ier, it sounds really good. But it might not be the right thing for for what you're trying to do, you know, if you're trying to do a big rock song, you might want a bigger kick drum if you're trying to do kind of a throwback type rock song where the kick needs to be a little looser, you might want to even bigger kick drum, but something a little more shallow that almost gives you that marching zeppelin kind of feel if you're doing something really fast and tight, you want might want a smaller drum that or that might be the perfect drum, so I'm just going to show you some different drums and, uh, kind of the different sounds, and we'll go through him and this is kind of for your brain catalog, so the next time you're planning a session and you're like, I want this sound and I saw this twenty six inch kick that would be perfect for this song let me find one or rent one or something, you know, so so you don't necessarily have to do what we're doing today yourself during your session on your client's time. Of course you can if they want to do that, but it's just good like for me as an engineer, my brain catalog is like my best weapon, like I know what every mike in this room sounds like I know what every market guitar center sounds like for the most part on a lot of different sources I obviously don't know everything, but in the ten years of ten, fifteen years of recording stuff, I've catalogued a lot of sounds my brain so part of my class is for your brain catalog and fill that out a little bit and what we'll get on the mikes and stuff tio for that so like I said, you want to keep in mind the music that the drums are for um and you kind of want to know what the drums are made of to know the tone because also like I said, size is really important that's a maple drum uh if it was birch and the exact same dimensions, it sound completely different to be a little more dead and a little more knocke but it would have kind of a cool focus sound in its own way maple is a little more live slightly quieter most of the time obviously plies matter as well um, but a maple drum like that is for me kind of the quintessential drum sound for kicks and tom's but I'm going to go I have a couple other different woods here to show you and some different stuff, but er knowing that stuff can help because you know if you if you know that you have ah someone coming in with a thomas starr classic performer you should know that that's birch and you know what the birch is going to sound like if if you've got someone coming in with a regular thomas starr classic you know that that's maple that stuff's good to know because it really does make a big difference in the sound um in your in your experience do you play maple drums? I have a maple a couple from maple kits I think they're a little brighter light on the top in um and then ideo I have ah birch probing uh no star classic and that's little darker on like he said sometimes you give them or punch out of it you know, like in the middle range I guess yeah there's more mids that there's kind of a scoop to maple yeah, yeah and both in the right setting you know, our great exactly there's not really a wrong drum. You just have to know what's coming in and what's going to work for your session like that's near that we used is actually it's ah tom a monarch that's maple the bingum able so those england's is what kind of give it that unique sound on I'll get into snare drums more later, but when you're choosing the right drum things things that are really important are, um, knowing where the tone of the drum comes from the wood and stuff also the head is really important because just like the wood, different heads, two ply single ply, all that stuff, going to make a huge difference on every drum, and I found that certain drums really like certain heads, they just work better with those heads. Yeah, and that's something that you want to know and figure out if you need to what heads air really right for your drums? Um and that depends on if it's a kick drummers there or tom's, the other thing that makes a really big difference is the player. So, you know, like I said, if if you've got a guy who's playing a lot of fast stuff or, you know, I know guys playing like death metal stuff where the double kick is just insanely fast and response is really important, I'm not going to put a twenty six by twenty six kick drum in front of them because it's like hitting a wall or something there's just no give you know that that's kind of guy you might want a twenty by eighteen or twenty two by eighteen like that that that right there is a twenty two by eighteen so know your player don't think you're going to use a massive drum with a guy you know who needs to play really fast and a guy who's playing slow big beats don't think you're going to use a tiny old drum knowing knowing who's behind the kid is really important as well as knowing the sounds you want because you of course always have to work within your means giving a given a guy like that a twenty six inch drum is like giving a you know, a guitar player in eight string guitar who's playing an open standard tuning and just yeah, what is all this extra stuff? This doesn't make sense to me, so this size of king drum on and it being maple could work for metal uh real tight kicks out or big rock sound and then you might just choose a different head or choose a different kick drum pedal. Peter uh especially with metal into real snappy, yeah, exactly and I'll get into the beater too, because the beater is really important. Yeah, so as far as the kick drum goes, you know, the kick drum is the heartbeat of this song, and I've said that before it needs to punch you know it needs tio lay down the foundation for the song when I'm doing a mix, a lot of times I start with the kick drum when I'm tracking um I like to start with the kick drum because that's like the basis you have to have some kind of grounding when when choosing drum tones because obviously they all have to work together you have to have something that is your starting point and for me that's the kick drum because it's the easiest to attach to a song by itself because you know it's the it's the thumb be beat it's the downbeat most of the time um and so I can choose a kick drum on its own and be pretty confident that that's the right kick drum for the song and then you build from there what snare matches that kick drum that you've chosen for that song? What tom's math um you know and another thing er well, actually I'll get to this in a little bit, but let's start um let's just hear this kick drum. Let me get a get this recording because I want to document all this stuff I've already pre set up these mikes like I said before, they weren't really scientifically placed, but for auditioning the kick drum, we're going to listen in a little bit through the overheads just you can kind of hear the ambiance of the kick drum, but you're mostly going to be hearing the a k g d one twelve that's inside the kick drum and it shows that might cause it's pretty neutral on day it's a good starting place as faras microphones go there's way more mid rangy mikes and there's way more scooped pretty cute sounding like so the dealing twelve for me is a good starting place plus I've been using one for like fifteen years and I know it very very well so it helps me no what we're hearing which will help you know what we're hearing so I'm just going to make a marker here I really like tio keep everything organized and names I don't need this snare track from it it's not important yet it will be I'll just put these together gonna make a marker on we're gonna call this w twenty two by eighteen green because I have another one this size with different heads that I wantto show you guys a difference of a similar drum with different heads and how big of a difference head heads make and there's kind of two schools of thought for me on kick drum heads um so I'm going to write down here that I've got a remo power stroke three on the batter said if you're working with different drums, multiple drums and the recording session is really important to keep these notes exactly yeah if you don't keep notes like this, you'll never get back to where he started you've no idea what I always get lost keep notes on paper to but pro tools it makes it really easy with markers and common sections in the tracks, which I'll show you to do this. So write down remo power stroke three batter, which is a two ply head that's kind of thick and for me, that's kind of the natural side of drum heads that air still rock. Um, the other head I'm going to show you is ah evans ji mad, which is kind of the other side of amore pre cued pre didn't head that also sounds awesome. Killer had there's a lot of great heads out there. Obviously you khun go thinner, but mostly music I record is rock a little bit more hard hitting, so I like to keep to ply head or a really thick one black head. And then I'm just making sure I've got a evans e q three on the front. So we're going to write that down so you we'll always know, and I will always know what I'm using.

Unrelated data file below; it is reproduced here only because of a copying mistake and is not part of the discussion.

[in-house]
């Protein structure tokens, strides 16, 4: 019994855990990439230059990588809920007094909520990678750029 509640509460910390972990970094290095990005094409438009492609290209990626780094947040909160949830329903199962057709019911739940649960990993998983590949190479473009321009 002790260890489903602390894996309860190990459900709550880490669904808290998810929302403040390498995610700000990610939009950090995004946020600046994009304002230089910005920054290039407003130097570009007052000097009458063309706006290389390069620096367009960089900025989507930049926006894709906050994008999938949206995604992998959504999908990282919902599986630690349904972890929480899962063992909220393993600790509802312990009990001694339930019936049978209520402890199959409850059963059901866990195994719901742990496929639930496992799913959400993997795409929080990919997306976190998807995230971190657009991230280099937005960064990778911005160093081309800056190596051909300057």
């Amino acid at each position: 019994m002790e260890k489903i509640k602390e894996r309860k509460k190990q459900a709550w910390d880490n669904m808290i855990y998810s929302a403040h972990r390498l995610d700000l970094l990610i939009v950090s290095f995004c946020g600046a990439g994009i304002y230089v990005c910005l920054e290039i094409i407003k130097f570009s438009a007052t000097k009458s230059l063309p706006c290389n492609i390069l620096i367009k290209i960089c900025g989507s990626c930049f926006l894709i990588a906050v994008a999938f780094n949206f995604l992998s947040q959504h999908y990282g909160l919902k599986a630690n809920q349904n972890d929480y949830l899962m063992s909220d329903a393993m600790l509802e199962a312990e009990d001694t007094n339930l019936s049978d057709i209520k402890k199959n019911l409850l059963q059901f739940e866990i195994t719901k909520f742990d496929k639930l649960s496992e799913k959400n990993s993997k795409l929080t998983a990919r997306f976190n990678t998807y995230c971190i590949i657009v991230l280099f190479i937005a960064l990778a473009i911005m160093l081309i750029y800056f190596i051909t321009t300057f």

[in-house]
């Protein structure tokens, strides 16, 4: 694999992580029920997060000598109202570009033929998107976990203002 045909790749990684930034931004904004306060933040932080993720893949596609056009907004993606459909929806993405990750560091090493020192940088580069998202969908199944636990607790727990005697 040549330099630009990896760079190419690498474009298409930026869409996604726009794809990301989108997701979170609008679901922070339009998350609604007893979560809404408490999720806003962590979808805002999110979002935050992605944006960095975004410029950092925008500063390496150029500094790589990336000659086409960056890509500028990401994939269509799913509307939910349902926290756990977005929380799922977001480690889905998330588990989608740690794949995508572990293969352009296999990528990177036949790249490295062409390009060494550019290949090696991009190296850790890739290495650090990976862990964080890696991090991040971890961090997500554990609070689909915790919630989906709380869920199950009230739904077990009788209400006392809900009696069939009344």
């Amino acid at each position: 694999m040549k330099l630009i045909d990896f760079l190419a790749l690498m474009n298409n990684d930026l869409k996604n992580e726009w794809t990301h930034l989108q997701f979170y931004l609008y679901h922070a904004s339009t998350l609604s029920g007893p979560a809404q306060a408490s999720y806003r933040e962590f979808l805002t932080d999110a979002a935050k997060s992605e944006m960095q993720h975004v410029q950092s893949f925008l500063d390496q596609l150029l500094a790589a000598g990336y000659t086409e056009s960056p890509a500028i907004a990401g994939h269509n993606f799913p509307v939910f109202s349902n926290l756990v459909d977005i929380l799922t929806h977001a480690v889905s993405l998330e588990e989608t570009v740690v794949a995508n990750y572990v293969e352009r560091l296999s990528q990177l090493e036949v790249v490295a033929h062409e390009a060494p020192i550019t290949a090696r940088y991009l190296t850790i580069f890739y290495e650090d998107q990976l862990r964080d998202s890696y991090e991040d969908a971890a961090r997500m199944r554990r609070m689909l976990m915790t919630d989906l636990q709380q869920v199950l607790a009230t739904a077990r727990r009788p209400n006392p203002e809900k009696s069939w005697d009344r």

Class Description